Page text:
Supply Chain

Drippingly by grips, this humus and perlite nearly sings
          through my fingers
circling the ditch lily’s heat-sunk side, anthers frayed, fallen.
          Sift. Learn your footprint.
If occasion, rise to. Another bloom, opposite, grows blood
          orange its splayed
open hand, in shade, still opulent, curls tender, having the time
          of its life.
Let’s get the basics, the survey says. Sight says, turning,
          the cat’s sprawled
besides the baby rat it found and above the scalp thin lawn
          through the window
the children are watching. Where do you live? What’s under your
          roof? What brushes
up, by now, is summer burnt grass in scorch and stubble with
          the rat who will not
move. Lent pallor. Light gray lumpen weight. How many rooms
          do you own? Keep
digging, mom, get to china, they call out, when I work the plant
          free, its dirt
tumbling thick with rooted tendrils reaching. Are you a gadget
          geek, a regular
joe, or technophone? Plus crumbs, wedged in pine cones,
earthworm ruts. There’s nothing I can’t touch here if I want
          to or disturb,
teeming sum of what we’re built on, soil damps beside dry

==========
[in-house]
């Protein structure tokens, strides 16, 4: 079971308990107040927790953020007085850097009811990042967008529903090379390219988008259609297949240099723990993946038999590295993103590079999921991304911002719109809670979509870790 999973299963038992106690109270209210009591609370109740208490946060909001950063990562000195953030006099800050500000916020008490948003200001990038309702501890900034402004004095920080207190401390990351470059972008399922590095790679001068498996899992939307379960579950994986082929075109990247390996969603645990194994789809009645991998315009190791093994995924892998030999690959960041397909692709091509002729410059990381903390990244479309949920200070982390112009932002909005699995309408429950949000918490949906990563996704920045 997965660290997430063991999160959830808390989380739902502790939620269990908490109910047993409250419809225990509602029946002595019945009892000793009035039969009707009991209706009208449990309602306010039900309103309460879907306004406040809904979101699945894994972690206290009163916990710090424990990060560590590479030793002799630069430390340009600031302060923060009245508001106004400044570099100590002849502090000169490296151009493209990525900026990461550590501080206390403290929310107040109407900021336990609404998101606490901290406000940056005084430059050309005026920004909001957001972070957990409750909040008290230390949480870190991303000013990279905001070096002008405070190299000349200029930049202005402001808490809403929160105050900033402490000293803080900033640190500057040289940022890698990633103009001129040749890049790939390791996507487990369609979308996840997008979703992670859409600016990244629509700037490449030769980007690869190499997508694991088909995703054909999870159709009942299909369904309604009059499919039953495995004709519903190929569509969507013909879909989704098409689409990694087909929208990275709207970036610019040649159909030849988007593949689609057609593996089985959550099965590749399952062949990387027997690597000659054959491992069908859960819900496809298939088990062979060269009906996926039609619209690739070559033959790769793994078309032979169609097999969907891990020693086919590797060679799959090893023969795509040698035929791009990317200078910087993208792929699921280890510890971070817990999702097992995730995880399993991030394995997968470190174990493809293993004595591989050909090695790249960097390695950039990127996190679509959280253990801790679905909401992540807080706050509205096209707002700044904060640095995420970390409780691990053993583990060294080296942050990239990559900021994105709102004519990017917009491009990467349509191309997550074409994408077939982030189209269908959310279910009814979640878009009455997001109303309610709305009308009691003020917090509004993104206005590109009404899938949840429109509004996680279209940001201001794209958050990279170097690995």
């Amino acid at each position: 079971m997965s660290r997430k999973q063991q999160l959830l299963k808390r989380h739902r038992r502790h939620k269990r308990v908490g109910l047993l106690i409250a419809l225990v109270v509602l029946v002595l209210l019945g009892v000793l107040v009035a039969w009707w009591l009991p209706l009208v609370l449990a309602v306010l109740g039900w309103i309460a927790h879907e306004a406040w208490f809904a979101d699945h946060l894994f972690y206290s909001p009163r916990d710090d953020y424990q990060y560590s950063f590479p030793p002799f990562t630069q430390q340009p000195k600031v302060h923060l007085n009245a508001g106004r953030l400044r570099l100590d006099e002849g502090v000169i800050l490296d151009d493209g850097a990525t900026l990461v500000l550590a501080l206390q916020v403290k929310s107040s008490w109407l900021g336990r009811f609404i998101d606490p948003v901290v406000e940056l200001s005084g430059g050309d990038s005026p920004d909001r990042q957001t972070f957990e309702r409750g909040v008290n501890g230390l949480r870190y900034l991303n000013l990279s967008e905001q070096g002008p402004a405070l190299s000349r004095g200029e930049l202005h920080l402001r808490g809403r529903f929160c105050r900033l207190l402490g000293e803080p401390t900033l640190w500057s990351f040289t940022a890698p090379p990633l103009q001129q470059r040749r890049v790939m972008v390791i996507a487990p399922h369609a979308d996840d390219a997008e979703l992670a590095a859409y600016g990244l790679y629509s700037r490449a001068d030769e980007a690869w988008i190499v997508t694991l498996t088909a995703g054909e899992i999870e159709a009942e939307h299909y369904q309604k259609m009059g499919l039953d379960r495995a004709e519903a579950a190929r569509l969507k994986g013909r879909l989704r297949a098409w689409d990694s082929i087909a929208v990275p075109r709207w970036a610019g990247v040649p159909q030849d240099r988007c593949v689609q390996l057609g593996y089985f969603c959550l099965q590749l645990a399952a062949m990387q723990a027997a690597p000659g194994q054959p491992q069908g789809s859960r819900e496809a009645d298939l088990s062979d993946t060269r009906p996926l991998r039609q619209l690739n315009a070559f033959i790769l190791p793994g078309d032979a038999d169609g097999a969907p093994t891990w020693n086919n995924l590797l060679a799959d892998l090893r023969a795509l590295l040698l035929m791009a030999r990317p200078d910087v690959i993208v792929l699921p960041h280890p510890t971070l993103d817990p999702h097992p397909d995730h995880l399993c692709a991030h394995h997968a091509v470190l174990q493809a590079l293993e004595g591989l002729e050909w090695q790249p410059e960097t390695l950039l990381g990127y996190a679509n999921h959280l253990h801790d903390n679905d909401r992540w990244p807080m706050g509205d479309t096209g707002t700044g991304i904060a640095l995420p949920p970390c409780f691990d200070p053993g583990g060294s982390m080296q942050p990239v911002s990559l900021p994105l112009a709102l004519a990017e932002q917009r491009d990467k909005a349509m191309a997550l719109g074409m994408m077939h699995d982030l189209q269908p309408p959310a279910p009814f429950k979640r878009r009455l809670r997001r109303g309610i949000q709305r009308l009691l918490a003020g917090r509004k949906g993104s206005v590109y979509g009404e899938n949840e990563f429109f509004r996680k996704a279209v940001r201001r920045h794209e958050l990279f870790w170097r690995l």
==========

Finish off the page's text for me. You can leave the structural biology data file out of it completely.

pockets, clay
at the spade end gone that unctuous apricot yellow. Refine
          your results.
The cat’s long patient, knows what her hurt can do.
          She waits, ginger
lines of her fur circling. What’s on your plate/
          in your medicine
cabinet/jewelry box/garage? I look closer. The infant rodent
          is trembling.
Another child, not mine, labors deep to find the shine,
          sorting pebbles
through her fingers. Make progress. Take action.
not permitted distance. When the prey finally moves,
          jumps a few inches, the cat
closes in, takes the injured flaccid thing into his jaws
          for the kill
and carries it almost like a kitten across the lawn.
          My hand crushes
the dark stamens and the littlest child
at the rat’s last squeal, begins to scream best,
is the best day of my life, and I have to walk back inside.